I made this mistake many times as a young sports reporter. I thought shooting in a locker room would look “awesome” and “just like ESPN.” So I would put the player on the locker room bench, roughly a foot front of the locker. Didn’t look awful, but you should instead get a chair and get that person as far away from the locker as is logistically possible.

3- A hand holding a mic in a shot

You should be using a lav for any PKG worthy of your resume tape. I don’t want to see your wrist and your ugly mic in the shot. If you don’t have a lav, make sure you frame the mic out of the shot. Most of us have editing equipment with zoom functions now. Use it!

While we are on the subject of lavs and looking “small market,” I don’t want to see  the mic wire hanging from the shirt. Go ahead and take the extra 30 seconds and have your subject hide the wire behind a tie or under the shirt.

4- Jump cuts and too many dissolves

Learn the value of close-ups, and cutaways. If you are an MMJ, learn to shoot those. If you are working with a young photographer, learn to ask for those. Don’t rely on dissolves to get you out of trouble. The best storytellers only use dissolves for impact, not to avoid a jump cut.

5- Clothing that makes you appear young

I can’t stress this enough. Dress for the job you want, not the job you have. Do not wear trendy clothing. Do not wear shorts in a stand-up. Do not let me see you wearing flip-flops during a live shot. Why am I saying all of this obvious stuff? Because I have seen them all on resume reels.

I am amazed at what young people not only think is ok for on-air attire, but think is ok for a resume reel. This should be a reflection of you at your absolute best. Would you wear a tank top to an interview? How about don’t put that shot on your reel!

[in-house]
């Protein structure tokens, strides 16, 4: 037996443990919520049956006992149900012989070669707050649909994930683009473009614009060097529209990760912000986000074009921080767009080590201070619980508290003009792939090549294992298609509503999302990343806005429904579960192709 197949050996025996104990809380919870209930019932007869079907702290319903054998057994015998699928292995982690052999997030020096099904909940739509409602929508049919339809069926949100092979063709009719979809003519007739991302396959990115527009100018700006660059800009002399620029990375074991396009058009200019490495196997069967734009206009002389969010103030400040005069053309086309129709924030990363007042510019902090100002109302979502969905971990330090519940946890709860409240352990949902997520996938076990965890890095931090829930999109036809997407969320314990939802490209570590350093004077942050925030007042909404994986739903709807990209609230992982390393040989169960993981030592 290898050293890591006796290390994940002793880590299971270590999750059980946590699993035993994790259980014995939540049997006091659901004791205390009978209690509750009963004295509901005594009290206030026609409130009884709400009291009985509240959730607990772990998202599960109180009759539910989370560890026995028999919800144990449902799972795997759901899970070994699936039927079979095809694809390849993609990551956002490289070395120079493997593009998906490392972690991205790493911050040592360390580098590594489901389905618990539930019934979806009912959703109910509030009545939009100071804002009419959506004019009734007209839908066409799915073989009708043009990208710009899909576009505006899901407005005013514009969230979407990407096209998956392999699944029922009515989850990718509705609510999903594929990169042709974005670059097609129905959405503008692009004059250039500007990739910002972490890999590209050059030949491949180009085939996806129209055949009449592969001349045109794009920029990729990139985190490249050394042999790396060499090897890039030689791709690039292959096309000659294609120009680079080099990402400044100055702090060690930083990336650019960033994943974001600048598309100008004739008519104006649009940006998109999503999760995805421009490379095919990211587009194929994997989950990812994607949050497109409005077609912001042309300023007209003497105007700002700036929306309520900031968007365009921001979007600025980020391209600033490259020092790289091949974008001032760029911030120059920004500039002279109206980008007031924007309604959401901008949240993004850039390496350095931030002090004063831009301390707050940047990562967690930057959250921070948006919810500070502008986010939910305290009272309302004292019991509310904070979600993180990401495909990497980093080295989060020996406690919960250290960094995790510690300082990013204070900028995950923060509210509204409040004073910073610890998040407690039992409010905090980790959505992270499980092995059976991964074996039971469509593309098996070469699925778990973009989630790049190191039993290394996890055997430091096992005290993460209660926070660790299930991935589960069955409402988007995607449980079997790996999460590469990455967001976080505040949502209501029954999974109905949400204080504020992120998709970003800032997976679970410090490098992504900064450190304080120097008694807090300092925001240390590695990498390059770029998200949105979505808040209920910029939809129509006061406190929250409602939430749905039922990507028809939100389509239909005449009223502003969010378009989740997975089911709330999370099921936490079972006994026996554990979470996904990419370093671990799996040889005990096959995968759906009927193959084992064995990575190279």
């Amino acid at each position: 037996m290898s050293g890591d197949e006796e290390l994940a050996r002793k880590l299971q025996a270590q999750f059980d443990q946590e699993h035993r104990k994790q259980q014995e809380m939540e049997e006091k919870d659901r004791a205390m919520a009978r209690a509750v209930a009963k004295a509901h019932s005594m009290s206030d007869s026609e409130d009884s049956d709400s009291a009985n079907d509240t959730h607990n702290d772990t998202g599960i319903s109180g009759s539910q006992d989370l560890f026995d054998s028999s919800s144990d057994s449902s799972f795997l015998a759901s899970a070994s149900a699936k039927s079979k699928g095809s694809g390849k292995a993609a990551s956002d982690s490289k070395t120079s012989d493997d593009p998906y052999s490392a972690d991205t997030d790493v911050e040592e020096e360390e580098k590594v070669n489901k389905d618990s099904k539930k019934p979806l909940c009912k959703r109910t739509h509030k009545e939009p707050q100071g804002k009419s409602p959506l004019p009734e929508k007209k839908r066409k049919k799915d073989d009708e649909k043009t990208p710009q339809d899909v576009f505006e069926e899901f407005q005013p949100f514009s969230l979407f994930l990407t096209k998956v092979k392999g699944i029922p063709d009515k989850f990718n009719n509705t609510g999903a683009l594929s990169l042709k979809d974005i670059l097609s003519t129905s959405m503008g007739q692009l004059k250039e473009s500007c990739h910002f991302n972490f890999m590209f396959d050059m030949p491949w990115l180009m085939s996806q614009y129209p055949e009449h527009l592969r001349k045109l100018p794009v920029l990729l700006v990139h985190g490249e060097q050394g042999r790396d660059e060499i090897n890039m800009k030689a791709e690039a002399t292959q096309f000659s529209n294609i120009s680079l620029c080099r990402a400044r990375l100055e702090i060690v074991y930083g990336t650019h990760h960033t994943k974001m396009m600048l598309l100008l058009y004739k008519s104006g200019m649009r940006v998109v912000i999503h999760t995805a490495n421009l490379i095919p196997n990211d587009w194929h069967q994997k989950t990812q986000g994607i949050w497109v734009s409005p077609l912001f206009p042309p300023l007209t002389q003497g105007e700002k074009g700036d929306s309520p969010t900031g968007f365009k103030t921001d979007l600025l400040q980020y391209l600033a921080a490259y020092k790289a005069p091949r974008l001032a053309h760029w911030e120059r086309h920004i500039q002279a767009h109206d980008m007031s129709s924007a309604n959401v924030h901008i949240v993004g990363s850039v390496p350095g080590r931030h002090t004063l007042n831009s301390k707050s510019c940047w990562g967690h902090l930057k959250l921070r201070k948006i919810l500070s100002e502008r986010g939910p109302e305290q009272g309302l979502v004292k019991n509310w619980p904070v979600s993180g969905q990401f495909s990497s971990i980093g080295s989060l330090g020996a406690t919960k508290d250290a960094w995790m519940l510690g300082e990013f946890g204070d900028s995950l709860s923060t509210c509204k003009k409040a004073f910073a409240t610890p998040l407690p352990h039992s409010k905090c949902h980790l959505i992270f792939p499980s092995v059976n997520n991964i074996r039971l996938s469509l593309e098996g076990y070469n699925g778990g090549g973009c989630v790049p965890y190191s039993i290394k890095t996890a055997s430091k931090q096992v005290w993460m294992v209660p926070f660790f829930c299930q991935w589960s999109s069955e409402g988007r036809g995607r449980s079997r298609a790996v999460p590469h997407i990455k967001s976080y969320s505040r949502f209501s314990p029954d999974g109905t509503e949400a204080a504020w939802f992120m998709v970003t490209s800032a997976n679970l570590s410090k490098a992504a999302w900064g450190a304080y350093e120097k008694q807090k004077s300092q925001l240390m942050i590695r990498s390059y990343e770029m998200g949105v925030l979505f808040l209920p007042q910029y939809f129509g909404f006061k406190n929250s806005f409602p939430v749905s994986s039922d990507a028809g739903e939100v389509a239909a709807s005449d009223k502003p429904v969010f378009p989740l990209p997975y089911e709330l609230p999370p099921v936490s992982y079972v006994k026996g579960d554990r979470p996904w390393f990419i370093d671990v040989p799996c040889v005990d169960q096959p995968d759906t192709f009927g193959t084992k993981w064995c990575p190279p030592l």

6- Music in PKGs

I am sure I will spend an entire post writing about this subject alone at some point. Let me first say I am not against music at all.  I have used music many times.

What I am against, and what makes someone appear “small market,” is simply adding a music bed to a pkg to make it “sadder.”

Doing a story on cancer? Add some sad music! YUCK!!

If you don’t know how to properly add music to your story, please don’t do it. If you like music, I encourage you to watch people who use music well and learn how it works. Until then, I encourage you to rely on NAT sound and writing to make your stories standout.

 

This post is originally from summer 2016

 

 

Give a pat on the back

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By: Mandy Mitchell

TV news is a truly thankless job. In fact, it’s one of those jobs where you are more likely to hear what you did wrong than what you did right on any given day and we all know viewers are happy to e-mail in with helpful suggestions on what to do with you hair the next time you’re on TV!

That’s why it’s important to support your co-workers. If you see a live shot you loved, don’t just think to yourself “wow that was really creative,” go ahead and send her a note and let her know you were watching and appreciated the effort.

If you are in the field and the producer rocked it as far as making sure you stayed informed during breaking news, send him a note and tell him you really felt comfortable and appreciated the information in IFB.

I can remember every single note from a co-worker I’ve gotten in the last decade.

Not too many people take the time to do it. I get that. You are busy with YOUR story and YOUR deadline and you don’t often even see other stories. But you do see some and I guarantee you like some of the stuff you see.

So say it! Take the 30 seconds to say “loved the tie!”…”Great question in that press conference!”…”Wow that standup was great!”….”That story was so well shot!”

Praise from a boss is always nice, but praise from a peer can be even better. It also shows you are engaged in the product and not just focused on yourself. A thumbs up goes a long way!

This post is originally from September 2016